Tore up from the floor up 16

I knew better when I did it.  I knew I shouldn’t have walked out of the house wearing those pants, that shirt, those flip-flops, with my hair unkempt.  I thought I could get away with it.  I mean, I’m not famous and don’t have to worry about paparazzi stalking me.  Well, wouldn’t you know it, I was busted.

If you want to run into people you haven’t seen in a long time – make a quick run to, say, the post office at 8:00 on a Saturday morning to mail a package.  No one will be there, you think, which is weird because your ego can’t possibly believe that you’re the only person who mails packages early on a Saturday.  (Hel-lo…the post office is open then to serve customers…all of them…not just yours truly.)

Why did I think I could dash in to the Stop and Shop and grab the ingredients for a cake I’d promised to bake and get out without running into an old boyfriend and a gossipy old acquaintance?  I know she can’t wait to tell folks how raggedy I looked.  And he’s probably wondering what happened and relieved that we didn’t work out.  (He and I broke up while I was still in my putting-my-best-fashion-foot-forward stage.)

I should have cut those sweatpants up to make cleaning cloths a long time ago – they were so stretched out of shape.  And the shirt, why do I persist in wearing that particular shirt? I got a stain on it the first time I wore it but loved it so, I’ve been in deep denial that the stain isn’t as large and visible as it is. 

Tacky-tacky.  Of course, I’d run into a program officer from a foundation with whom I’m trying to get a contract when I dash up the hill in my around-the-house clothes to pick up my husband from the train station. 

In each of these instances, I looked “tore up from the floor up.”  Sometimes I can pull it all together so well that I look good to myself.  Not these times, however.

My mother reared me better. “Don’t leave the house without looking presentable,” she always admonished.  She told us to get up, take a shower, and put on your face for the day so that you’ll be ready for unexpected company or a spontaneous adventure or regular old chore.  My mother plans her casual looks with the same attention that she gives her dress up clothes.  (She has style and a deep fashion sensibility – two traits she didn’t pass on to me.)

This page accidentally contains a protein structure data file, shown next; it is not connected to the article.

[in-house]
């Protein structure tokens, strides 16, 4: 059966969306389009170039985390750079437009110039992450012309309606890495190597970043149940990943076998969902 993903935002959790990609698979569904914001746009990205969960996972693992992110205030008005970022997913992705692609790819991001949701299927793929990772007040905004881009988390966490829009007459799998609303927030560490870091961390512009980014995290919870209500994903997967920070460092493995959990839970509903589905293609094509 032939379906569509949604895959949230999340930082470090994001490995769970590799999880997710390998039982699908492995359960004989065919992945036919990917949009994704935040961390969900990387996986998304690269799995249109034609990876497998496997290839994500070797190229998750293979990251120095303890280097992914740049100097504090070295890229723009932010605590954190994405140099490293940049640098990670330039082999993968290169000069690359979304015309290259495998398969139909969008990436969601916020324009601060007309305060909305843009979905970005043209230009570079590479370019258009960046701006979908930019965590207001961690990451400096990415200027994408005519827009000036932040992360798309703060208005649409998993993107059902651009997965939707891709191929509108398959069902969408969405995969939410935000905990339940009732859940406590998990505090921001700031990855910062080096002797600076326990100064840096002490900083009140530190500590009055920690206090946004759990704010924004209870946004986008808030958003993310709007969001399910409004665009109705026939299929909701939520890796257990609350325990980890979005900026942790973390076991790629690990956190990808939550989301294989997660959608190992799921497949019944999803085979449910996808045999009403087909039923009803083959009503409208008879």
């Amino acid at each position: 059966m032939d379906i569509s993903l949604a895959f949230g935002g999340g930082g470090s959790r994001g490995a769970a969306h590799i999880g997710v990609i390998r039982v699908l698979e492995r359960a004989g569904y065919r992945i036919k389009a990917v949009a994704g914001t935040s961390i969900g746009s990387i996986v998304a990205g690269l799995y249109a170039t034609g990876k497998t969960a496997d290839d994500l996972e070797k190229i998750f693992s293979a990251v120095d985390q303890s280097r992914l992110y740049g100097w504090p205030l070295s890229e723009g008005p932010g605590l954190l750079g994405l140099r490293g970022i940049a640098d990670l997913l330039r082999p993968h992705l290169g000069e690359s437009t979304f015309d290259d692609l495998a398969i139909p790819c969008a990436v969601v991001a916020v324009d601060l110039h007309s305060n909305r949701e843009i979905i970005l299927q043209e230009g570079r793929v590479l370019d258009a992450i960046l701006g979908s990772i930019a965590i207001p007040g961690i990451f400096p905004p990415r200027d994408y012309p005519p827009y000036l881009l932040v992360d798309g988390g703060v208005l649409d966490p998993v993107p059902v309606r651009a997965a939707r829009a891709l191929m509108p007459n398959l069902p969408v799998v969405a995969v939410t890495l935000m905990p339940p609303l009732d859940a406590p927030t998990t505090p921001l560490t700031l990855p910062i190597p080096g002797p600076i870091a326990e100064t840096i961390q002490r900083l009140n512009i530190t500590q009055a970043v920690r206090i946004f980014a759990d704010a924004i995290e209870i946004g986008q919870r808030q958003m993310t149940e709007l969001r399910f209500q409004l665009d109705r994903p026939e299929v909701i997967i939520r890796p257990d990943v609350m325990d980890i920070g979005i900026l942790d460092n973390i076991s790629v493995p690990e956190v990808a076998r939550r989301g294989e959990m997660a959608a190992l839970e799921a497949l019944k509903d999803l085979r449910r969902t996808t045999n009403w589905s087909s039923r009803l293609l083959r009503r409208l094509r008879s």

But did I listen to my mother?  No-ooo!  And that’s why I was caught taking the garbage out in my robe with my fa-la-ja-la-pas bouncing freely by a former student who just happened to be driving down my street and, of course, noticed me and jumped out of her car to hug me and catch up.  At 7:00 in the friggin’ morning!  Oh, joy!

I’m gon’ learn or I’ll have to not give a hoot.  (Who am I kidding?  I’m gon’ learn to leave the house more presentable ‘cause I’ve run into and scared too many people making my mad dash(es).)

About Candelaria Silva

Candelaria Silva-Collins is a marketing, community outreach and programming consultant; writer; and trainer/facilitator who lives in Boston, Massachusetts. She has designed and facilitated workshops on a wide variety of topics including communication, facilitation, job search skills, team building, and parenting issues. She currently coordinates the Community Membership Program of the Huntington Theatre Company. Her work as Director of ACT Roxbury was profiled in several publications, including The Creative Communities Builders Handbook. Candelaria’s children’s stories, short stories, essays and reviews have been published in local and national publications and she is an active blogger. Her publications include the booklets, Handling Rejection; Pushing through Shyness: Networking Tips when You’re Shy, Slow to Warm Up or Just don’t Feel you Belong; and Real Questions about Sex & Relationships for Teens: A Discussion Guide for Parents. She has served on the boards of Goddard College, Wheelock Family Theatre, Boston Foundation for Architecture, and Discover Roxbury. She is currently Chair, Designators of the Henderson Foundation.

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